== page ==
One thing to keep in mind about Zenbu is that if you buy your access ticket at the reception, you can use that ticket only at that specific place, you cannot roll it over to another location. However, if you pay directly to Zenbu via their web site, you can use that bandwidth at any location.
These providers charge for the time used (they also have the bandwidth limits, but I have never reached them). The important thing about using them is not to forget to log off from the wireless access. This way, you can keep the remaining minutes and use them at another place serviced by the same provider. If you forget to log off, the minutes may keep rolling, even if you are not connected to the Internet anymore. These were not as economical as Zenbu, their prices were in the range between NZ$3 and NZ$8 per hour.
This was a complete waste of time. Before going on this trip, I tried to prepare myself: I’ve searched the Internet for the available Internet providers in NZ, and I came across the iPass service. From their web site it appeared like they had a lot of access points throughout New Zealand. They offered a Global Wi-Fi account for US$45.00/month with no commitment requirement, and it looked like a good thing to have. So the day before departure I opened an iPass account.
I had the first (and only) opportunity to use my iPass account in Auckland, at the Hyatt Regency hotel. I powered my laptop, opened the web browser, and indeed there was an option to login with my iPass account there. Unfortunately, my login name and password were not accepted. Having tried a few times, I gave up and went to a nearby cafe to connect via some other provider.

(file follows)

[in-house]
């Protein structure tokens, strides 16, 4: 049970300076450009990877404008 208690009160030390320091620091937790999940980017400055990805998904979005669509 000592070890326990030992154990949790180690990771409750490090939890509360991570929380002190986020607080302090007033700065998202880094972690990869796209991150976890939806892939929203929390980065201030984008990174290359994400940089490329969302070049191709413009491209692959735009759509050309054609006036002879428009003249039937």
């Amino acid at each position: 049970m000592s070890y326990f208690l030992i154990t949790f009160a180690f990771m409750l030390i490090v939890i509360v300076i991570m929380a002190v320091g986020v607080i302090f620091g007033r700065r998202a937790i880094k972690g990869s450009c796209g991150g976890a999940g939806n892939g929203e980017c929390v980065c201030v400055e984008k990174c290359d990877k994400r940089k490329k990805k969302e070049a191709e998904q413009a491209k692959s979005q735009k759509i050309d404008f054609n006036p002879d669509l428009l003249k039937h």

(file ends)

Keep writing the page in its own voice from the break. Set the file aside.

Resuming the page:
That happened to be the only place that I encountered that offered the iPass login option. None of the other places I stayed at had it available. So I contacted iPass about canceling the account and getting a refund. It took one email message and two phone calls, but I did receive the refund. Still, the iPass experience turned out to be just a waste of my time and energy. I guess I should take it easy and not getÂ ‘overprepared’ next time.
Some of the places offered the private connection options, that is the time you buy there could be used only at that specific location and nowhere else. These were obviously the least flexible options, but what could you do if there was nothing else available. The prices usually were between NZ$3 and NZ$6 per hour, and one place offered 24-hour access for NZ$8, which was pretty good.
If the reception confirms that they do have a working wireless access point, it’s better not to hurry and buy the ticket at reception. Before doing that, I would usually try to connect from the laptop and see what kind of access was at that particular place. Chances were, the access would be provided by one of the common companies (see above) with which I’ve already opened an account at one of the previous places. If so, I could use the leftover minutes before paying for more time. Only if there was no option to connect and pay via the web browser I would go and buy the access time at the reception.